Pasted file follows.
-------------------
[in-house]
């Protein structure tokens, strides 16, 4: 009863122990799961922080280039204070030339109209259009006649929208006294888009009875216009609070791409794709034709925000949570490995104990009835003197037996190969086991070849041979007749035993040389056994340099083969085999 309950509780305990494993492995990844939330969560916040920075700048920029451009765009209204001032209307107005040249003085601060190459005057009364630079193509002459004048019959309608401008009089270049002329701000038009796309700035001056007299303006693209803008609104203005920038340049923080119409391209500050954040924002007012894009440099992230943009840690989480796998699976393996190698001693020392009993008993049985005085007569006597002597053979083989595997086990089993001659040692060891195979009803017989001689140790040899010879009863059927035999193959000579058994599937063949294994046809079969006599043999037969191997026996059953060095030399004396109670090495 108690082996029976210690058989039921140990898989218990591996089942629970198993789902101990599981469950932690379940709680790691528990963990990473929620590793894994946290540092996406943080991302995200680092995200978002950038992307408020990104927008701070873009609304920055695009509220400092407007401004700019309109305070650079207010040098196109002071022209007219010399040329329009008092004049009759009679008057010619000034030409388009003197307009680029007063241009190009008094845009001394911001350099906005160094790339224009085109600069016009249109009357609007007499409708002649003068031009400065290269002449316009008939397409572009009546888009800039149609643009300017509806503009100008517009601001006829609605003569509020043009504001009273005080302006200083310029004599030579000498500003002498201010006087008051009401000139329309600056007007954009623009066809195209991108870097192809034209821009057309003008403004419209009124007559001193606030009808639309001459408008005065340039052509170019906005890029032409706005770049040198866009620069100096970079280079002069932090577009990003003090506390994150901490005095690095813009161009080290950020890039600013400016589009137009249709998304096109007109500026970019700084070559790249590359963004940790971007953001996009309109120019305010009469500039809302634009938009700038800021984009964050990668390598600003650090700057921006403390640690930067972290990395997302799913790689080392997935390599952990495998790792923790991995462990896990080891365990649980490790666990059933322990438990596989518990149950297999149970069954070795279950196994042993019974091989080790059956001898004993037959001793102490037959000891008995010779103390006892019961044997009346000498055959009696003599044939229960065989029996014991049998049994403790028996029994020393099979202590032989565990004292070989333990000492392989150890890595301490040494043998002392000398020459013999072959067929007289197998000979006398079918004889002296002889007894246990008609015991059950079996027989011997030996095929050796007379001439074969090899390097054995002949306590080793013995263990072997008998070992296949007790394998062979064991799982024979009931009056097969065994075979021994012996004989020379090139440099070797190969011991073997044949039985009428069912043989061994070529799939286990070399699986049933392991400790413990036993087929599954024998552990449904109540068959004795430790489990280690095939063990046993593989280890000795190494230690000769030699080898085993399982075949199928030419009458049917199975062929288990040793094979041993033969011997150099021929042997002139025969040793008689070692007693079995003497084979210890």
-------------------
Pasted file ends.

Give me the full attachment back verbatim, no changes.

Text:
[in-house]
């Protein structure tokens, strides 16, 4: 009863122990799961922080280039204070030339109209259009006649929208006294888009009875216009609070791409794709034709925000949570490995104990009835003197037996190969086991070849041979007749035993040389056994340099083969085999 309950509780305990494993492995990844939330969560916040920075700048920029451009765009209204001032209307107005040249003085601060190459005057009364630079193509002459004048019959309608401008009089270049002329701000038009796309700035001056007299303006693209803008609104203005920038340049923080119409391209500050954040924002007012894009440099992230943009840690989480796998699976393996190698001693020392009993008993049985005085007569006597002597053979083989595997086990089993001659040692060891195979009803017989001689140790040899010879009863059927035999193959000579058994599937063949294994046809079969006599043999037969191997026996059953060095030399004396109670090495 108690082996029976210690058989039921140990898989218990591996089942629970198993789902101990599981469950932690379940709680790691528990963990990473929620590793894994946290540092996406943080991302995200680092995200978002950038992307408020990104927008701070873009609304920055695009509220400092407007401004700019309109305070650079207010040098196109002071022209007219010399040329329009008092004049009759009679008057010619000034030409388009003197307009680029007063241009190009008094845009001394911001350099906005160094790339224009085109600069016009249109009357609007007499409708002649003068031009400065290269002449316009008939397409572009009546888009800039149609643009300017509806503009100008517009601001006829609605003569509020043009504001009273005080302006200083310029004599030579000498500003002498201010006087008051009401000139329309600056007007954009623009066809195209991108870097192809034209821009057309003008403004419209009124007559001193606030009808639309001459408008005065340039052509170019906005890029032409706005770049040198866009620069100096970079280079002069932090577009990003003090506390994150901490005095690095813009161009080290950020890039600013400016589009137009249709998304096109007109500026970019700084070559790249590359963004940790971007953001996009309109120019305010009469500039809302634009938009700038800021984009964050990668390598600003650090700057921006403390640690930067972290990395997302799913790689080392997935390599952990495998790792923790991995462990896990080891365990649980490790666990059933322990438990596989518990149950297999149970069954070795279950196994042993019974091989080790059956001898004993037959001793102490037959000891008995010779103390006892019961044997009346000498055959009696003599044939229960065989029996014991049998049994403790028996029994020393099979202590032989565990004292070989333990000492392989150890890595301490040494043998002392000398020459013999072959067929007289197998000979006398079918004889002296002889007894246990008609015991059950079996027989011997030996095929050796007379001439074969090899390097054995002949306590080793013995263990072997008998070992296949007790394998062979064991799982024979009931009056097969065994075979021994012996004989020379090139440099070797190969011991073997044949039985009428069912043989061994070529799939286990070399699986049933392991400790413990036993087929599954024998552990449904109540068959004795430790489990280690095939063990046993593989280890000795190494230690000769030699080898085993399982075949199928030419009458049917199975062929288990040793094979041993033969011997150099021929042997002139025969040793008689070692007693079995003497084979210890």